Continuing my review of emerging trends that are going to be big in 2010, here's one that I suspect will be a defining theme for IT throughout the coming decade. In one of my favorite postings of 2009 back in September, I called this trend The democratization of IT. Developing those thoughts over the past few days on my ebizQ blog, I picked the term People-Oriented Architecture, which of course is a play on a more familiar technology term:
"I've used the term people-oriented architecture to make a deliberate contrast with our experience of service-oriented architecture in the past decade. Unlike SOA — which too often sought to remake the way that computers talk to one another without any reference to or consideration of user needs and business results — people-oriented architectures have to be developed collaboratively and iteratively with users and business owners, giving them as much freedom and autonomy as possible to control and manage information and processes to achieve the results they want. It's an acknowledgement that people are both the commanding providers and the ultimate end consumers of any of the services in a computing architecture."
Another way of looking at this is to agree with blogging colleague and SOA maven Joe McKendrick that SOA is moving into a low-key "roll-up-your-sleeves-and-make-the-stuff-work stage", while the business and user context comes to the fore. As an ebizQ reader commented, calling it people-oriented architecture is to use same technology jargon that has kept IT apart from the users, who just want to get on with it and don't care what it's called.
Of course it's been the Web that has been instrumental in putting computing power in the hands of users in a way that lets them get a job done without having to become computing experts. Many of the trends I write about, including cloud computing, software-as-a-service and enterprise 2.0, are at the forefront of bringing the same access to computing power into the enterprise environment. This is a highly disruptive process on all fronts, but I think the biggest pressure points surround the more controversial fusion of social computing and enterprise applications that comprise enterprise 2.0. Many people are uncomfortable about using the word 'social' in an enterprise context, but I made the opposite case in a post in November:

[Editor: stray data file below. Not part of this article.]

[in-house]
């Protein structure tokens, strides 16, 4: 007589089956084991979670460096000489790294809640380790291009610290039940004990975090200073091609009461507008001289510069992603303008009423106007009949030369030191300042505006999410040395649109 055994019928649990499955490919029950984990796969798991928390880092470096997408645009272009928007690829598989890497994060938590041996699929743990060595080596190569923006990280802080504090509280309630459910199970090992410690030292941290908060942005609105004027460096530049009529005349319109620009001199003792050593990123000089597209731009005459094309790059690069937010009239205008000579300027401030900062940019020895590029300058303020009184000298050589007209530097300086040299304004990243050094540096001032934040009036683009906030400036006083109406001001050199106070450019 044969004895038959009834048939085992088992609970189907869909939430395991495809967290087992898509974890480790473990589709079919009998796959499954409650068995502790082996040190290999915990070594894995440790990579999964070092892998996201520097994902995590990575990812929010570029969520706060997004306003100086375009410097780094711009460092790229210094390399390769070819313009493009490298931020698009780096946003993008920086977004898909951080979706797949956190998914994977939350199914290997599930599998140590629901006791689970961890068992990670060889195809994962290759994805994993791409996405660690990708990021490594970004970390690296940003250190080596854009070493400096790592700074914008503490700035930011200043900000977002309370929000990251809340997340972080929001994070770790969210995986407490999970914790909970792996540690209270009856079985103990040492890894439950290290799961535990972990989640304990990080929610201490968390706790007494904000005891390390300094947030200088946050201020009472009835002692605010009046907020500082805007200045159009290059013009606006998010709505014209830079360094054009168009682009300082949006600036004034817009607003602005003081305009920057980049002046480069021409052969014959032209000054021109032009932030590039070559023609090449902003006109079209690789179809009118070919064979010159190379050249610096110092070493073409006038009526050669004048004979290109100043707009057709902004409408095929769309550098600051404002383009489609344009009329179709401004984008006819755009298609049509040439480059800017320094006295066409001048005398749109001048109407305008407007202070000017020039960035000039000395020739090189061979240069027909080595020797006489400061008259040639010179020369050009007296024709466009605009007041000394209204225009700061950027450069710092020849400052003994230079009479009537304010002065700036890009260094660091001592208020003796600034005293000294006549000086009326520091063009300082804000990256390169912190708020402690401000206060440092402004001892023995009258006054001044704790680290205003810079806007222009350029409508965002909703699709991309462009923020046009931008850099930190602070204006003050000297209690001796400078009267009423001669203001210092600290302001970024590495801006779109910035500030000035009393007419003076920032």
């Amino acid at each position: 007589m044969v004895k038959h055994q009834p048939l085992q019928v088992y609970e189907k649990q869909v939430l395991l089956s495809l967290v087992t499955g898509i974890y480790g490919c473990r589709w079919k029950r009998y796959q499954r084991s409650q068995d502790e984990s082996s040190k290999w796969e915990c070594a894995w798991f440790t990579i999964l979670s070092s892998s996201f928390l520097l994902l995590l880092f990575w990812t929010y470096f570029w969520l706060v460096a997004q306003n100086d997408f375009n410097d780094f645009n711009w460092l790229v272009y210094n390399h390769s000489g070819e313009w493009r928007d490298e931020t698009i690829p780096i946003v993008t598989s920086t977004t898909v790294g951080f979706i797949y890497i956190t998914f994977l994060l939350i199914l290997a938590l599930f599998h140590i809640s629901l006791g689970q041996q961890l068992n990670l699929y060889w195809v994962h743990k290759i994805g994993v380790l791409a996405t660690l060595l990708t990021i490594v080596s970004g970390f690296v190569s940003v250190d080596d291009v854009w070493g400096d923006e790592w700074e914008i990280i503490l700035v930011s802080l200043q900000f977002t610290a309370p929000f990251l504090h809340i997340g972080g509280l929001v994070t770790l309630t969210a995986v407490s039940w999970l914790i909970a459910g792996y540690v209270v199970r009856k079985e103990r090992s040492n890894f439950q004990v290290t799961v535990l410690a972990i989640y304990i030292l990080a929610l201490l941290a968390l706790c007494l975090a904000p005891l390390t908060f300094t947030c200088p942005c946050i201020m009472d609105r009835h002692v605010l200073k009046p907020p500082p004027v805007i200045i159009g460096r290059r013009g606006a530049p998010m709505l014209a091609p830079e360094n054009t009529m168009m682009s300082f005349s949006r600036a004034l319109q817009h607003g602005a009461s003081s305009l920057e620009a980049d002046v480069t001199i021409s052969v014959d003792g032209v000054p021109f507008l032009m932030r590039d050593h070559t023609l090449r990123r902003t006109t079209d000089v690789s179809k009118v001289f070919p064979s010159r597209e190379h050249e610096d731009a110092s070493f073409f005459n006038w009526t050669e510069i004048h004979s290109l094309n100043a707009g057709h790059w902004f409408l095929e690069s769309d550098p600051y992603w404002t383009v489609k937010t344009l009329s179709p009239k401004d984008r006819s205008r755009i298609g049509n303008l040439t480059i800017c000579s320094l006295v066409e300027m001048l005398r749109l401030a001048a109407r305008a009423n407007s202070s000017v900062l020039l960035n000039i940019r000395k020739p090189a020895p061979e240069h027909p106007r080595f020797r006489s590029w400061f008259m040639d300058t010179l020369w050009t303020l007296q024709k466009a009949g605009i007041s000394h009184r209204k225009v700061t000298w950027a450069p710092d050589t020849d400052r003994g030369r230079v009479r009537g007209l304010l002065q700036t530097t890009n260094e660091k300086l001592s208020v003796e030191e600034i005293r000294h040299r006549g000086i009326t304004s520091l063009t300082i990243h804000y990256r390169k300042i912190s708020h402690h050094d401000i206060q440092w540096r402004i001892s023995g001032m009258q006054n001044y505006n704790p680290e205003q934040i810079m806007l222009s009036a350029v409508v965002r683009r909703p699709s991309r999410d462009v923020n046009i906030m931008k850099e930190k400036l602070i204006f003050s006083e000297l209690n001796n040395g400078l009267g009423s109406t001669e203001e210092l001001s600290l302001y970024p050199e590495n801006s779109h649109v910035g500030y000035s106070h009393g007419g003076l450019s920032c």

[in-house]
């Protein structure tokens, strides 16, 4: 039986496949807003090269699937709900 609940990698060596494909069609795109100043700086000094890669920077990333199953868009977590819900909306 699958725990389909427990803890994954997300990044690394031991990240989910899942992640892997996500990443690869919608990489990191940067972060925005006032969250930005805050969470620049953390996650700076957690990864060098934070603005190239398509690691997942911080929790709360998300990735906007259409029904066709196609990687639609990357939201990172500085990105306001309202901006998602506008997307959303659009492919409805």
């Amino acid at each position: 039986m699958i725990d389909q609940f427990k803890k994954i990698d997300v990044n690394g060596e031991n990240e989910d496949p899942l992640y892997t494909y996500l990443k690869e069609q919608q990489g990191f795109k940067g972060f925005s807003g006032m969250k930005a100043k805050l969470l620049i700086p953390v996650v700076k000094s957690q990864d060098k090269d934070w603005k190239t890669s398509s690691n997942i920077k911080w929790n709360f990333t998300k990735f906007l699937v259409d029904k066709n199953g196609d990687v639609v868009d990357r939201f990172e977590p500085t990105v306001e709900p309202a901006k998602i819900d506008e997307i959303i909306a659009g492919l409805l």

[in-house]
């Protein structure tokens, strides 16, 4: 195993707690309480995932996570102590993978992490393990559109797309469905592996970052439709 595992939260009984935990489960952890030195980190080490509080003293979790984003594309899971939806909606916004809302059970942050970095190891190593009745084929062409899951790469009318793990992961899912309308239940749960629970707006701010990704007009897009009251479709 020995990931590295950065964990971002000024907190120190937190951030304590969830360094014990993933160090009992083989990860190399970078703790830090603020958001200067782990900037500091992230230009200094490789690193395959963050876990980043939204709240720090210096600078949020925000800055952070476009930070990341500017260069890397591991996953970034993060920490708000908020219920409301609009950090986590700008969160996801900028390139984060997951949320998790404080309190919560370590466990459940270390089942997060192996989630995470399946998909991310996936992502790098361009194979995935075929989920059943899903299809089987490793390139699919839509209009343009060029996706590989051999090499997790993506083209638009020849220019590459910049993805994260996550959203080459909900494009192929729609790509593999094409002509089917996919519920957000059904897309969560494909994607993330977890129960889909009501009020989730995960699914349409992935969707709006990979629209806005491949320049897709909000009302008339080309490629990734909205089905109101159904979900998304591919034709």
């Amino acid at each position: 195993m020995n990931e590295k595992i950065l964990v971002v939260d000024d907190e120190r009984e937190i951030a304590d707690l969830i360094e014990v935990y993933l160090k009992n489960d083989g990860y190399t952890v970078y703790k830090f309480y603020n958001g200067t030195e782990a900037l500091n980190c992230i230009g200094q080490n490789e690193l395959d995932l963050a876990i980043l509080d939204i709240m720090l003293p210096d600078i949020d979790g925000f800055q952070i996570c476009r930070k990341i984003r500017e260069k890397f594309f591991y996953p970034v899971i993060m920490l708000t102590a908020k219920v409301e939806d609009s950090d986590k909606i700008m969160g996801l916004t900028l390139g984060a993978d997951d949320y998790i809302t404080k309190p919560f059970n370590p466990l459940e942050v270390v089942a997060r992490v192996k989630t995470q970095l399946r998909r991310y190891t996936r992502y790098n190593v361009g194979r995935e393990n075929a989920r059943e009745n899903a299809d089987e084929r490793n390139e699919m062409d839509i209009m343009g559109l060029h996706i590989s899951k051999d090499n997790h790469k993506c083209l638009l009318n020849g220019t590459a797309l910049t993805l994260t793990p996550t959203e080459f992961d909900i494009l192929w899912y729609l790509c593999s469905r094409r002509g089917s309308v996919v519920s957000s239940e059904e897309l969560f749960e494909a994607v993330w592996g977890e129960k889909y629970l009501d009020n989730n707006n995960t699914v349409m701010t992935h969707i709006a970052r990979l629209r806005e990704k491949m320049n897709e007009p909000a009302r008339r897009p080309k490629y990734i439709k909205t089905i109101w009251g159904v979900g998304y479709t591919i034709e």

"... you can't erase the human dimension out of the enterprise altogether. Ultimately, it's the people that assess risks, do deals, manage change, take decisions and earn the rewards of success (or carry the can for failure). Corporate management and business itself are essentially social activities in that they depend on interactions between people. That's why computing has to evolve to become social — to become people-centric instead of merely machine-centric ... Enterprise 2.0 is technology that seeks to eliminate many of the inefficiencies that get in the way of productive interaction and collaboration, automating social processes in the same way that earlier generations of computing automated data processing."
That's not to say enterprise 2.0 is an instant cure-all. People-centric IT only makes sense if it empowers people to achieve results. This is exactly what Dennis Howlett cautioned about in his blog post yesterday, Enterprise 2.0: Totally Unacceptable: "... of itself and even with technology adopted, you gain nothing of substance without context and process. All you gain is more content ... What we have so far is content and some context. We're missing process strategically designed to achieve business goals."
I believe we're at a breakthrough point precisely because technology has matured to the point that it's flexible enough to be adapted to what the people who use it are trying to achieve — to empower them to refine the automation and processes that help them fulfil their roles as effectively as possible. We no longer have to ask people to change their processes to fit in with the demands of punch card runs or application stovepipes or implementation and upgrade cycles. We now have information technology that's sophisticated enough to fit in with how human beings work and behave, and that's why people-centric IT is a defining theme for the new decade, requiring information technologists to develop new skills and ways of working that deliver results the people demand.